IEDs are an interesting tool of war: they have accounted for nearly half of the U.S. KIAs in recent years, and their very simplicity is an erect middle finger to U.S. military might and technological prowess. The Pentagon’s Joint Improvised Explosive Device Defeat Organization has just issued its Counter-Improvised Explosive Device Strategic Plan 2012-2016.
There’s no mention of how many killed (more than 2,000), or how much the U.S. has spent trying to reduce the IED threat (more than $20 billion).
But there’s apparently more death, and dollars, coming.
“The ubiquitous nature of IED materials, their low cost, and the potential for strategic impact guarantee the IED will remain a threat and main casualty-producing weapon for decades to come,” Lieut. General Michael Barbero, the JIEDDO director, says in his foreword to the short, but lavishly-produced, report. “The IED threat and the networks that employ them will endure — they are here to stay.”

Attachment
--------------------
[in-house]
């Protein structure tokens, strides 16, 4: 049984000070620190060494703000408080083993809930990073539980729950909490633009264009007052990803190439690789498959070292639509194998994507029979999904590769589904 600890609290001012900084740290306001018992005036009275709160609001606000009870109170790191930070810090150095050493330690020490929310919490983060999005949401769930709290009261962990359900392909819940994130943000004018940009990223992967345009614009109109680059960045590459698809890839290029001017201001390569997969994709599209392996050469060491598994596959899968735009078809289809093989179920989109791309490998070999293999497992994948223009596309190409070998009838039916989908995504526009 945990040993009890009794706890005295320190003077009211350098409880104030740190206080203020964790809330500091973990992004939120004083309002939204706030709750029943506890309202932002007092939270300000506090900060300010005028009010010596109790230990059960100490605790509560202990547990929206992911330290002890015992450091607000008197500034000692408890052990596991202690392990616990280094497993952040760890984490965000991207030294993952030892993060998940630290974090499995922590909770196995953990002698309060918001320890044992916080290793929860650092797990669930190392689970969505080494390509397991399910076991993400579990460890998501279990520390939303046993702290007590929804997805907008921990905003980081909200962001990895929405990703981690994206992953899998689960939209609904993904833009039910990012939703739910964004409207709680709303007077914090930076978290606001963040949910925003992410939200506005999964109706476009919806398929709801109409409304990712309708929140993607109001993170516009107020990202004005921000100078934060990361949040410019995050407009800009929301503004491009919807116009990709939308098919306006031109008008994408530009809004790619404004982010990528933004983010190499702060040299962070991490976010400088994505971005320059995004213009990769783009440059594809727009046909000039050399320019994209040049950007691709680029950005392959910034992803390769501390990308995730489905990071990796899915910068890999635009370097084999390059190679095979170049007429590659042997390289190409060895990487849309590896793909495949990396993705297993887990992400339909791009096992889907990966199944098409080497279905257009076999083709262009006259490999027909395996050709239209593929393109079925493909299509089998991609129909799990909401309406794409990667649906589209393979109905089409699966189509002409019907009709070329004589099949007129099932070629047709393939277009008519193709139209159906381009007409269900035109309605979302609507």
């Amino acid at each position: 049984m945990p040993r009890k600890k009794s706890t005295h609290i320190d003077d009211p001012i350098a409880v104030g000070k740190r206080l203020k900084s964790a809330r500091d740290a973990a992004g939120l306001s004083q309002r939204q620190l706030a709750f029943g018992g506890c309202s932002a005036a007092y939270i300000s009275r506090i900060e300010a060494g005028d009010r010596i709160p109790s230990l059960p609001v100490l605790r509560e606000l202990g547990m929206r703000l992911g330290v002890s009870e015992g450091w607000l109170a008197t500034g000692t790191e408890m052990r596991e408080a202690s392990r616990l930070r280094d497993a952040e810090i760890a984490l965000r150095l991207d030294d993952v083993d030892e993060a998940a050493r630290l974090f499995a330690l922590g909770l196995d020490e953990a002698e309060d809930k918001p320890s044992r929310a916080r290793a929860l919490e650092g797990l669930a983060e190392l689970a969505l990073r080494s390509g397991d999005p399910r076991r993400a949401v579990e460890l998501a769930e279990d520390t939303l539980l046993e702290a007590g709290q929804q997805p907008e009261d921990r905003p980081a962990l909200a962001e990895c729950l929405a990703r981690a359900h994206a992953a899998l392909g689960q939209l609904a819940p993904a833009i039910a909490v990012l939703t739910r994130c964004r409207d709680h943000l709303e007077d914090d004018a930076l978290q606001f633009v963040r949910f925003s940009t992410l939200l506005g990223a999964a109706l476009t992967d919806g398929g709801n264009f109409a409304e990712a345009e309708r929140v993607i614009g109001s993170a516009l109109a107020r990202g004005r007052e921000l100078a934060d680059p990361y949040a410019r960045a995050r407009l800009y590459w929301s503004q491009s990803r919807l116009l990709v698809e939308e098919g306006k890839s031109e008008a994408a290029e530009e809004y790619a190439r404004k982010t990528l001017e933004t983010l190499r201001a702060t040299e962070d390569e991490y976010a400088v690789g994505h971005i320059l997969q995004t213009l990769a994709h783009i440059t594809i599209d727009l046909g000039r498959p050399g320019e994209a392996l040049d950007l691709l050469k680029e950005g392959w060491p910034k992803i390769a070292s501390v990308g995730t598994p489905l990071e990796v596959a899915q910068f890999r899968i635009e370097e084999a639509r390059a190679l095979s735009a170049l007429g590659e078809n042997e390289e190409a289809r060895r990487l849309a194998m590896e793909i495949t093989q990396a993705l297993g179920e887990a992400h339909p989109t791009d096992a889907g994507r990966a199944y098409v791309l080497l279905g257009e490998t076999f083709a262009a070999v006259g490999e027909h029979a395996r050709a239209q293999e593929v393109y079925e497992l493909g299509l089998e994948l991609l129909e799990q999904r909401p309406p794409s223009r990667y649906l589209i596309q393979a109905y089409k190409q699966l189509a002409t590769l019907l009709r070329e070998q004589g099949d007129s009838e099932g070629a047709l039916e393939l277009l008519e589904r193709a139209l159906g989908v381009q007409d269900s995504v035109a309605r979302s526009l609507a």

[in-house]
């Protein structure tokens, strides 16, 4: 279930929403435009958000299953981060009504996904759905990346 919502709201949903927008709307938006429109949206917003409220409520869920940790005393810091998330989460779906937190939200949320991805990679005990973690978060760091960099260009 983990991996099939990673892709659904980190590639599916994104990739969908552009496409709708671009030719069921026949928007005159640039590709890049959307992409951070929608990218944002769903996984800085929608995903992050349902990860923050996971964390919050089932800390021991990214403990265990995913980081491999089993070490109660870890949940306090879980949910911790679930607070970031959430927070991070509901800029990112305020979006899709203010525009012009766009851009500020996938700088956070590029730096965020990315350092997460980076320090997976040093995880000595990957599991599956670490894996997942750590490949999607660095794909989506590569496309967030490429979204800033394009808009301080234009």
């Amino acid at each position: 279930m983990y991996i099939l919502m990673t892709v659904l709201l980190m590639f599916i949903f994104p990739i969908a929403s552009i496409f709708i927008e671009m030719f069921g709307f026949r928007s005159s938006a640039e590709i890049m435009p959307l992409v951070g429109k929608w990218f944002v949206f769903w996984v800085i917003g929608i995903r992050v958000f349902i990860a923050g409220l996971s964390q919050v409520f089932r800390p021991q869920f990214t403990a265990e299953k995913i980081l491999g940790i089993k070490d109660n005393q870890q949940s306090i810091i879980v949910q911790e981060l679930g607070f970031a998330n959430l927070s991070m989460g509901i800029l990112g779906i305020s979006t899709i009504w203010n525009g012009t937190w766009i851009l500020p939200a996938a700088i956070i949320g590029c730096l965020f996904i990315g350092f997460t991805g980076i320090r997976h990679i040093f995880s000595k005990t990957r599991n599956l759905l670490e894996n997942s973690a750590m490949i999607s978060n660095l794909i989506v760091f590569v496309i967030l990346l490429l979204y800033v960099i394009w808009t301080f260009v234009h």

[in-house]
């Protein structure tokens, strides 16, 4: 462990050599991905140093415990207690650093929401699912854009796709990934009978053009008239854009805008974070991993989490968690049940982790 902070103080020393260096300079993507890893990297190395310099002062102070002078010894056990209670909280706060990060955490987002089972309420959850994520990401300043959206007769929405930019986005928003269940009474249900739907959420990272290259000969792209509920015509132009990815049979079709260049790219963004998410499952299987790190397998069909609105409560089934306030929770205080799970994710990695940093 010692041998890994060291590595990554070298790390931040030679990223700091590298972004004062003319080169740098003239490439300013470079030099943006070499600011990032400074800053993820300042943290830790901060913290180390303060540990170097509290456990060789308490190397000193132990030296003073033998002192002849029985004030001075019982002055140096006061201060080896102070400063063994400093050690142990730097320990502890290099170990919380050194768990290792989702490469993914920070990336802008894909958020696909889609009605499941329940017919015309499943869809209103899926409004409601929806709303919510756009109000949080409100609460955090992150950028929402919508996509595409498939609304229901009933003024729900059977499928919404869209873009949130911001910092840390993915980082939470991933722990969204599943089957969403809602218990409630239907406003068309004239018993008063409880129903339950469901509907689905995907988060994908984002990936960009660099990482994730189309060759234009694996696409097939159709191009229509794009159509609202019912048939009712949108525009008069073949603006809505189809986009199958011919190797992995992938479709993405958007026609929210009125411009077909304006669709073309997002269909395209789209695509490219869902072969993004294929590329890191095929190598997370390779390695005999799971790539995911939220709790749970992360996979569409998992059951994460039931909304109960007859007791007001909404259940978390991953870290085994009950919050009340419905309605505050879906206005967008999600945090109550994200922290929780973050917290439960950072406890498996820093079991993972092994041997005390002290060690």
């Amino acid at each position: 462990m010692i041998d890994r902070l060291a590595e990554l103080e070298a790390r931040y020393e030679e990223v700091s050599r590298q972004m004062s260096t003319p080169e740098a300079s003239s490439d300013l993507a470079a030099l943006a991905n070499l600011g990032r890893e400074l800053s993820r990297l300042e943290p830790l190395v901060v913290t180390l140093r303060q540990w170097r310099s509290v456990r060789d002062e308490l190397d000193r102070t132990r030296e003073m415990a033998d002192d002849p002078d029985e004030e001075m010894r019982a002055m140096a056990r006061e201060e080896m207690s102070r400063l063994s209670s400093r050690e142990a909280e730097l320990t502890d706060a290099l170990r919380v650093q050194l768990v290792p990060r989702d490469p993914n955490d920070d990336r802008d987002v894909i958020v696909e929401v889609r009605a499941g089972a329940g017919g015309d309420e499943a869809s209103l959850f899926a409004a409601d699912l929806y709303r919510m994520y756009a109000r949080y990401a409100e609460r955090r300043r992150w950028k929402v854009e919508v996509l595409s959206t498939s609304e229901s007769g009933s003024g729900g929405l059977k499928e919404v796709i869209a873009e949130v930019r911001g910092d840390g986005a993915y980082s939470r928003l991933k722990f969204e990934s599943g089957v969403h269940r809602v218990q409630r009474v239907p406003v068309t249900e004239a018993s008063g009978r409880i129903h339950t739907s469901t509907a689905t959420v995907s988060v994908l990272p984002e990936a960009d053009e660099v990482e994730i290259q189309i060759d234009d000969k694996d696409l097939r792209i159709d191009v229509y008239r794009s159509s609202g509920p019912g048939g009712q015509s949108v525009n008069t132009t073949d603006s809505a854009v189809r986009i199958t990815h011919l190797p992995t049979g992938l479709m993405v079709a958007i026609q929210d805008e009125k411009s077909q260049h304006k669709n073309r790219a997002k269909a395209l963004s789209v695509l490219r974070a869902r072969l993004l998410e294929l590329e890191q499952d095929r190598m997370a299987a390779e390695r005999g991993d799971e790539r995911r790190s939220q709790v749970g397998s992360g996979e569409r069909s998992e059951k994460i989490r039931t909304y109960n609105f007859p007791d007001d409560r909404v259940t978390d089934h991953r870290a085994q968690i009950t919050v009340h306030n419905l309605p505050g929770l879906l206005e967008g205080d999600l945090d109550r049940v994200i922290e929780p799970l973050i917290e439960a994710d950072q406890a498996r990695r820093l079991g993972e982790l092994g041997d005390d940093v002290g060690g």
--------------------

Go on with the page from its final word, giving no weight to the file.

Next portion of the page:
The investment in defeating IEDs has had mixed results, to put it kindly. The so-called “strategic plan” is nothing of the kind. It reads like a college term paper, crammed with platitudes (…to enable the defeat of the IED as a weapon of strategic influence…we must remain agile and responsive to the needs of our commanders and warfighters, proactive in our approach, and tireless in our pursuit of comprehensive and timely solutions to the IED threat…) and a full-page glossary of 10 complicated terms like “DoD”, “IED” and “R&D”.
Then, finally, there’s the section detailing JIEDDO’s “goals and objectives.” That’s actually pretty simple: stop IEDs from killing our troops. But there is no “how” anywhere in the “strategic plan.” The report notes that its “action plan” – presumably on how to do just that – “will be available upon completion.”
It would be funny if it weren’t so pathetic, and if young men and women weren’t dying.